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Investing in Banks is Boring But Sexy

This article was written by in Banking, Investing. 3 comments.

Fortune Magazine is happy about bank stocks, and it comes down to dividends. The dividends bank stocks pay to their shareholders beat the averages and increase every year, far above the rate of inflation. Presumably banks can offer this because they don’t necessarily need to reinvest earnings in much research and development, like a technology company might.

With increasing dividends and increasing earnings per share, you’re going to be looking at more than a 15% return after seven years. (The details are in the Fortune article.)

The article thankfully also mentions the risks of investing in these stocks, but the author quickly doubles back and writes the chance of single-digit returns is unlikely. The author predicts more acquisitions. Major banks like Citigroup (C), Wachovia (WB), Bank of America (BAC), J.P. Morgan Chase (JPM), and Wells Fargo (WFC) may look to buy regional banks strong in certain locations, SunTrust (STI) and PNC (PNC).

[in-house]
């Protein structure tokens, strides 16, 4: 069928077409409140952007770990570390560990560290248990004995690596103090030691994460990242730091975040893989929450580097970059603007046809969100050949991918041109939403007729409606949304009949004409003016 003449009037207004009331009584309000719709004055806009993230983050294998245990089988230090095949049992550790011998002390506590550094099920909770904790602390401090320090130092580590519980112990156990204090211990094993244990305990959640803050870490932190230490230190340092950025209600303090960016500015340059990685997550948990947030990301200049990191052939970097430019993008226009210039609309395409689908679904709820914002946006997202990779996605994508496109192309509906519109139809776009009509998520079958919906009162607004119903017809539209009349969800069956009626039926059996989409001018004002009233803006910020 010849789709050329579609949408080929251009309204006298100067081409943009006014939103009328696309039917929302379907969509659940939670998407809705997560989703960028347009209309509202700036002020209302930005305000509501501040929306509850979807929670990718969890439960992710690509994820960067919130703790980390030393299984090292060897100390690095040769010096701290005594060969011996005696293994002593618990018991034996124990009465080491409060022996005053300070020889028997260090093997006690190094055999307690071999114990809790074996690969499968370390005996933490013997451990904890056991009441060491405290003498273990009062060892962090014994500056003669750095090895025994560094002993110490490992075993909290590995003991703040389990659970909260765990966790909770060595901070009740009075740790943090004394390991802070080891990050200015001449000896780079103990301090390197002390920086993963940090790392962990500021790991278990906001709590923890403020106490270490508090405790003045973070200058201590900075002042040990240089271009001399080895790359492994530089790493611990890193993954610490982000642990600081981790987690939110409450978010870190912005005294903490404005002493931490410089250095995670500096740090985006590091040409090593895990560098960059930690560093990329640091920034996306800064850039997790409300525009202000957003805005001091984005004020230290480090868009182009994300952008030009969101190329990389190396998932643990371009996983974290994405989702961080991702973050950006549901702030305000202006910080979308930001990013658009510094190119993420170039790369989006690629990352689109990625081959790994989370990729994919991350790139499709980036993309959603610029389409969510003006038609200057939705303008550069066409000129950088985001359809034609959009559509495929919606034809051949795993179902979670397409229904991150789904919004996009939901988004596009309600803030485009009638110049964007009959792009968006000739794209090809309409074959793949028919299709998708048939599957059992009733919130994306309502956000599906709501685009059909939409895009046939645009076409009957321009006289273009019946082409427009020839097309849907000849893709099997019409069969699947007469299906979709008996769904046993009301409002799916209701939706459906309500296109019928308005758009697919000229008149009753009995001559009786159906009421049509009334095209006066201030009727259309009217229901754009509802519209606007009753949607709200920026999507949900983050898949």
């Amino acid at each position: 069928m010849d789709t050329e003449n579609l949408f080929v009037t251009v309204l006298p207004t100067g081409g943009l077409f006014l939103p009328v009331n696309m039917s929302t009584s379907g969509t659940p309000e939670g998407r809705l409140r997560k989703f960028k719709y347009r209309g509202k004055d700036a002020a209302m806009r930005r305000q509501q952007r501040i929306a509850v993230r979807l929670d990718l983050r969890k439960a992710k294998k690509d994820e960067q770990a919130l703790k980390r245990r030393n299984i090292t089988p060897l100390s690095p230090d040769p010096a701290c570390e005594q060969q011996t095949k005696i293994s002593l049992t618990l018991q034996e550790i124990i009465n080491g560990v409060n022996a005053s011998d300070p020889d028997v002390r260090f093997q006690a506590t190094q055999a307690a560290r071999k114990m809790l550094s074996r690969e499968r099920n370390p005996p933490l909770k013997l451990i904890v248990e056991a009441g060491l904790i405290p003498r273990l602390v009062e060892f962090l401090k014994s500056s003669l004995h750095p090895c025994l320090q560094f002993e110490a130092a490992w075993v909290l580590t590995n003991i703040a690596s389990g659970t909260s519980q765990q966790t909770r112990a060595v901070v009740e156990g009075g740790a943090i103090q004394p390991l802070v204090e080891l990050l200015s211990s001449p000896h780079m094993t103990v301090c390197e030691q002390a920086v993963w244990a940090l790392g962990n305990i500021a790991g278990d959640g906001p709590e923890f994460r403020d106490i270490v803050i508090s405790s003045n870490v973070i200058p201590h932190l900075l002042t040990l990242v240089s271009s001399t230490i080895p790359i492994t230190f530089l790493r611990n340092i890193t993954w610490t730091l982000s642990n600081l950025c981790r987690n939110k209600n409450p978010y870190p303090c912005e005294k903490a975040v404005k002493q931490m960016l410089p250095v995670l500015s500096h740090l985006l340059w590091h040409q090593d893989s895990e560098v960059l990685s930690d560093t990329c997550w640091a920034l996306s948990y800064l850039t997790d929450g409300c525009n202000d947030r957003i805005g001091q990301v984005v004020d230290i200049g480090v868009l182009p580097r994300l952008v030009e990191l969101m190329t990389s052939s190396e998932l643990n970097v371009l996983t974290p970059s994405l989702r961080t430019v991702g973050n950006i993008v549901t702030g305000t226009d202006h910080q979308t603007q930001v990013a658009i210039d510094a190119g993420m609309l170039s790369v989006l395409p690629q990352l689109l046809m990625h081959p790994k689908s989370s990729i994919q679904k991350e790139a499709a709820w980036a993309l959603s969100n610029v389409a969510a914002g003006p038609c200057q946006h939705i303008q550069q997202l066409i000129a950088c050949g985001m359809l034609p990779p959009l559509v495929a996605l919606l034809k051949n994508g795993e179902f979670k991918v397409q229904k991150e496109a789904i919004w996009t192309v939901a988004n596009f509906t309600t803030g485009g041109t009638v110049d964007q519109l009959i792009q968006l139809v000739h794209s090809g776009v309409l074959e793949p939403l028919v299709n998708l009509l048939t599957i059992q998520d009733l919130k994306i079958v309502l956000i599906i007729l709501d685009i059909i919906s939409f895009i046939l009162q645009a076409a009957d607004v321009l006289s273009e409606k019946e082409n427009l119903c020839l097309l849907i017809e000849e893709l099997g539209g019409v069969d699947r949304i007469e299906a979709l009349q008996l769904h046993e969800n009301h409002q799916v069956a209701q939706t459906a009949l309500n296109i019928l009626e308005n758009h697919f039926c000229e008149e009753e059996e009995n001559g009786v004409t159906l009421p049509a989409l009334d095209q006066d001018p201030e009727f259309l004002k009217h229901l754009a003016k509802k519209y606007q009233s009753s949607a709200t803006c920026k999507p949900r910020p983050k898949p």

Updated October 14, 2016 and originally published May 19, 2006.

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About the author

Luke Landes is the founder of Consumerism Commentary. He has been blogging and writing for the internet since 1995 and has been building online communities since 1991. Find out more about Luke Landes and follow him on Twitter. View all articles by .

{ 3 comments… read them below or add one }

avatar 1 Anonymous

Do you know of any funds that invest in banking?

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avatar 2 Luke Landes

Check out VFAIX (it’s a Vanguard Admiral Shares fund, so you have to have a huge initial investment) or its complementary ETF: VFH.

There are probably may non-index financial funds, but then you’ve got higher management fees. VFAIX’s management fee is 0.28%.

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avatar 3 Anonymous

I was just thinking about this last week. There seems to be alot of consolidation with bigger banks buying the smaller ones. I would bet the large banks with alot of fees would be pretty profitable as most people just choose a bank near them and don’t do alot of research on fees and rates.

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